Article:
A European Perspective
Edited by Dominique Anxo, Gerhard Bosch and Jill Rubery
Chapter 5: Transitions in Female and Male Life Course: Changes and Continuities in Austria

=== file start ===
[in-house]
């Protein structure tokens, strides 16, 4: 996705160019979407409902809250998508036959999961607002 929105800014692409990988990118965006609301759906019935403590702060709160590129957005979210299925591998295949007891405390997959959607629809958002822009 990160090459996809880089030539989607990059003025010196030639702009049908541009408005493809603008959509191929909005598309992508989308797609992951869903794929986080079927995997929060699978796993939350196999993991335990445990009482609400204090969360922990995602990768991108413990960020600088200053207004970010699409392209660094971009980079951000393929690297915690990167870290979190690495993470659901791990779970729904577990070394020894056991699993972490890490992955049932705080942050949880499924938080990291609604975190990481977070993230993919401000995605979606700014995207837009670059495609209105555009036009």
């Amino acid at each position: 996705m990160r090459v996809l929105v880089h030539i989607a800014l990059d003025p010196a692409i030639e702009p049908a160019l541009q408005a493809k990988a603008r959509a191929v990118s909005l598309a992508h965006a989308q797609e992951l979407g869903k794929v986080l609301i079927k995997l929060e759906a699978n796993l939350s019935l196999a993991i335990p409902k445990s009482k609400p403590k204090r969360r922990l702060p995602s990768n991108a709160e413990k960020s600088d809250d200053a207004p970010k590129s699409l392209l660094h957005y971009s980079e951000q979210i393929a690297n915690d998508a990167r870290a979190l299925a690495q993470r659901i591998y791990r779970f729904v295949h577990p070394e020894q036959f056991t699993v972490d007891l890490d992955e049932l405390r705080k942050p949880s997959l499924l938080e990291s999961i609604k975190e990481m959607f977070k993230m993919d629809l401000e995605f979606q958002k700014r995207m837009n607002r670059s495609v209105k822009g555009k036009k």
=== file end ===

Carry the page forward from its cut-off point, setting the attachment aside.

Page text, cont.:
5. Transitions in female and male life course: changes and continuities in Austria Ingrid Mairhuber INTRODUCTION Austria’s ‘conservative welfare state’ (Esping Andersen 1990) traditionally provided a relatively strong system of intergenerational support and protection for employed (male) persons and their families across their life course, linked to their occupational status. For decades men easily found stable jobs and moved on to a career and independent living, although not necessarily in the professions they were trained for. At the height of the postwar expansion even unskilled male workers were able to find relatively decent jobs although another characteristic of the Austrian employment model was strong segregation between industrial sectors in the level of wages and employment conditions. In addition, Austria traditionally was a country with low female labour market participation. Young women often left the labour market after marriage or at least after the first childbirth. Thus, women were traditionally highly dependent on the direct and indirect support of their spouses or partners – via derived rights in the social security system, especially with regard to health insurance and pension benefits (Mairhuber 2000). The gender specific division of labour or the male breadwinner and female carer model was endorsed both by the conservative welfare state (for example, by a generous family allowance system, social-security protection derived from marriage and inadequate childcare facilities) and by trade unions, who long ignored the gender pay gap. Full employment for men and protecting male occupational status were among the primary objectives of Austria’s socioeconomic model. The...
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